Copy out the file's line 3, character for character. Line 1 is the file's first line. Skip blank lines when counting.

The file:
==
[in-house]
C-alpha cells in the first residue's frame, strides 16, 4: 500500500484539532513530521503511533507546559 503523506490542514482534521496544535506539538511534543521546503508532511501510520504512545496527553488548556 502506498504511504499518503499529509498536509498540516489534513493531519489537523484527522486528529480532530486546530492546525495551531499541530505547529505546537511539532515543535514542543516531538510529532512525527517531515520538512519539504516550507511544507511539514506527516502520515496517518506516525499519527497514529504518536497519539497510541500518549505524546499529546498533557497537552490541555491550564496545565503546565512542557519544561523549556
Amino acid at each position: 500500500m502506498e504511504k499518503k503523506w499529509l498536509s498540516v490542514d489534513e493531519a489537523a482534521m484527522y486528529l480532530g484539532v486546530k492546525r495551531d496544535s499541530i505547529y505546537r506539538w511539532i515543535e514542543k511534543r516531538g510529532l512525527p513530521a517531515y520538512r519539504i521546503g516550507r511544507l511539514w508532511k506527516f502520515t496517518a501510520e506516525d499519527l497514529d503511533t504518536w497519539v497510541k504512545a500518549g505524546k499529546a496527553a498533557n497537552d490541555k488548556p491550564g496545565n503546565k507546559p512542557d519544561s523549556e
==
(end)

Amino acid at each position: 500500500m502506498e504511504k499518503k503523506w499529509l498536509s498540516v490542514d489534513e493531519a489537523a482534521m484527522y486528529l480532530g484539532v486546530k492546525r495551531d496544535s499541530i505547529y505546537r506539538w511539532i515543535e514542543k511534543r516531538g510529532l512525527p513530521a517531515y520538512r519539504i521546503g516550507r511544507l511539514w508532511k506527516f502520515t496517518a501510520e506516525d499519527l497514529d503511533t504518536w497519539v497510541k504512545a500518549g505524546k499529546a496527553a498533557n497537552d490541555k488548556p491550564g496545565n503546565k507546559p512542557d519544561s523549556e